Endurance Exercises

Strength Exercises

Balance Exercises

Stretching Exercises

Health Benefits

Improve the health of your heart & lungs

Improve your stamina

Strengthen your bones & muscles

Ease of arthritis pain

Reduce risk of falls & fractures

Increase flexibility of movement

Improve posture

Activity/ Exercise Examples

Cycling on a stationary bicycle
Ball games
Scrubbing floor

Lift or push weights by major muscle groups(*)
Working with pulleys

Tai Chi
Tandem walking
Standing on 1 leg
Climbing up & down steps slowly
Standing on heels & toes

Tai Chi
Stretching of major muscle groups (+)


3-7 days/week

2-3 days/week

1-7 days/week

1-7 days/week


20-60 min/session

1-3 sets of major muscle groups with 8-12 repetitions for each muscle group

15-30 min/session

20 sec for one sustained stretch, 3 times for each muscle group


Increase amount of time for activity

Increase the speed for activity

Increase amount of weight

Increase in difficulty e.g. from holding onto a table or chair by hand(s) during balance exercise to that without holding on at all

Stretch farther gradually, but not so far that it hurts


Take adequate liquids to prevent dehydration

Perform warm-up & cool-down activities before after the activity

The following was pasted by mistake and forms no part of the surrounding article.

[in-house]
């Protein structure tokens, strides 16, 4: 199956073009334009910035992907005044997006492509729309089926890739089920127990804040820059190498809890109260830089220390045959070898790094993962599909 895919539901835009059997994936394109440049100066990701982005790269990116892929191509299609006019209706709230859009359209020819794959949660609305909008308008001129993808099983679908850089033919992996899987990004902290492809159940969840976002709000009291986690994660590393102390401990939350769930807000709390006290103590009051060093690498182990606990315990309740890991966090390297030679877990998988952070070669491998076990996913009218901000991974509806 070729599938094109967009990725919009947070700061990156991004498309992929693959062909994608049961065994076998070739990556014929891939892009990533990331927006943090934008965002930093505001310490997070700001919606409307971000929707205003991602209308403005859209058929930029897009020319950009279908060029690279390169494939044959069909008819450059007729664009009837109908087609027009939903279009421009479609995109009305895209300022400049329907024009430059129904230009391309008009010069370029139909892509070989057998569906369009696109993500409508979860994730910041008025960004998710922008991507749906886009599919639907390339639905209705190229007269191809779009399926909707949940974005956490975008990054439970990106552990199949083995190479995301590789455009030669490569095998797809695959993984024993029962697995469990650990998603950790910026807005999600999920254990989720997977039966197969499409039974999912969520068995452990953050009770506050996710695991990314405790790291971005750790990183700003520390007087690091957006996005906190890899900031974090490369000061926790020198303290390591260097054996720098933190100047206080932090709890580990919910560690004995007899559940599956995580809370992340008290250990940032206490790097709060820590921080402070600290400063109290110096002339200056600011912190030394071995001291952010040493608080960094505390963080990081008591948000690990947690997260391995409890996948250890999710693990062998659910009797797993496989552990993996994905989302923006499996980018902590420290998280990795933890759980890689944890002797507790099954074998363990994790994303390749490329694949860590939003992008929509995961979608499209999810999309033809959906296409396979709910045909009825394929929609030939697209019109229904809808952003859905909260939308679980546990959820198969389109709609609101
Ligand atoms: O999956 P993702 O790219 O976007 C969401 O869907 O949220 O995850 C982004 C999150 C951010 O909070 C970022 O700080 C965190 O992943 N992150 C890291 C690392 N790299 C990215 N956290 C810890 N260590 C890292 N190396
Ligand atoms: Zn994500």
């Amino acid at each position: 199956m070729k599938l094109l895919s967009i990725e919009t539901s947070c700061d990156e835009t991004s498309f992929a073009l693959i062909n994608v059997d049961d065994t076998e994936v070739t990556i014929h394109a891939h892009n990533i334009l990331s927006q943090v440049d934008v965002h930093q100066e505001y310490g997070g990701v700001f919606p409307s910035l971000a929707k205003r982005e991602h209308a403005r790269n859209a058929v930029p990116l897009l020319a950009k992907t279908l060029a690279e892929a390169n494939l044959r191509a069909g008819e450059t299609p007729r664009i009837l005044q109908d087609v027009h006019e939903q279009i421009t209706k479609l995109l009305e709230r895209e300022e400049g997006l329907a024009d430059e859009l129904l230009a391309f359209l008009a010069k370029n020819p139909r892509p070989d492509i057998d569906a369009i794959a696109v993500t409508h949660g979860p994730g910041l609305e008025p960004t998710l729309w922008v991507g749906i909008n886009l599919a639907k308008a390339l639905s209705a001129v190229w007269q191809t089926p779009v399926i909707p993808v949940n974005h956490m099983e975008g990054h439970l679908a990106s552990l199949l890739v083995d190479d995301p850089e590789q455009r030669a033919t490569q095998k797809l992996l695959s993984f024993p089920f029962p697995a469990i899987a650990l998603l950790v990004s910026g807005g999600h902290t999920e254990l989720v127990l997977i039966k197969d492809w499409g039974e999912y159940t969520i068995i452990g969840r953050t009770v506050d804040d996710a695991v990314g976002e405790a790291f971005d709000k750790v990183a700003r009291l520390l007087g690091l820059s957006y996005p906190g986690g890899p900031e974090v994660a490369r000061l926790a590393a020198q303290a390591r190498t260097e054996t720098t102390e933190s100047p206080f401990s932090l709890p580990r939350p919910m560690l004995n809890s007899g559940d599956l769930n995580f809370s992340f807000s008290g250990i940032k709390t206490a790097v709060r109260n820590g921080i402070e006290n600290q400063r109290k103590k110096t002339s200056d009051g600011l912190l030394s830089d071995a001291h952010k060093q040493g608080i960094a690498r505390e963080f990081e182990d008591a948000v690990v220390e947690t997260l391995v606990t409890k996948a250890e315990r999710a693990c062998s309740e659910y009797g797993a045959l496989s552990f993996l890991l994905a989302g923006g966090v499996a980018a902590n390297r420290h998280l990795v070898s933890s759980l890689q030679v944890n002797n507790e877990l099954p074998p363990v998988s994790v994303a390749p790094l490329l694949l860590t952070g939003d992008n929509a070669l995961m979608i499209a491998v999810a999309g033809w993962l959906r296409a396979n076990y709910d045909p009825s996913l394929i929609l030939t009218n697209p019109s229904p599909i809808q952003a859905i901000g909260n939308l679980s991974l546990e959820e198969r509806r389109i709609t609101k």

Wear stable shoes especially during walking

Slow, smooth & steady movement

Avoid thrusting weights into position

No breath holding

Breathe out as you lift or push, and breathe in as you relax

Do not do the same muscle group on any 2 days in a row

Ensure safe environment

Have someone stand close by if you are unsteady

Perform stretching with slow & steady movement

Avoid stretching too far (i.e. pain sensation)

( *) Major muscle groups for strength exercises: shoulder muscles, upper arm muscles (biceps & triceps), upper & lower back muscles, hip muscles, thigh muscles, calf muscles, ankle muscles.

(+) Major muscle groups for stretching exercises: neck muscles, shoulder muscles, upper arm muscles, wrist muscles, hip muscles, thigh muscles, calf muscles, ankle muscles.

Warm-up and Cool-down

•  Warm-up and cool-down are two important parts of a safe exercise program. They should be performed for
5 to 10 minutes at the beginning and the end of each session.

•  During the warm-up and cool-down periods, stretching of muscles from neck to ankle are required.
Stationary stepping or slow walking may also be performed especially after endurance exercises.

•  Purposes of warm-up activities:
i) prepare the heart & lungs for the increased demand of exertion.
ii) enhance flexibility of joints & muscles to prevent their damage from exertion by exercises.

•  Purposes of cool-down activities:
i) slowly settle the heart rate back to normal.
ii) prevent muscle stiffness.

Virtual class for fitness exercise for older persons
(Healthy Exercise for All Campaign, Leisure & Cultural Services Department)

Safety Concern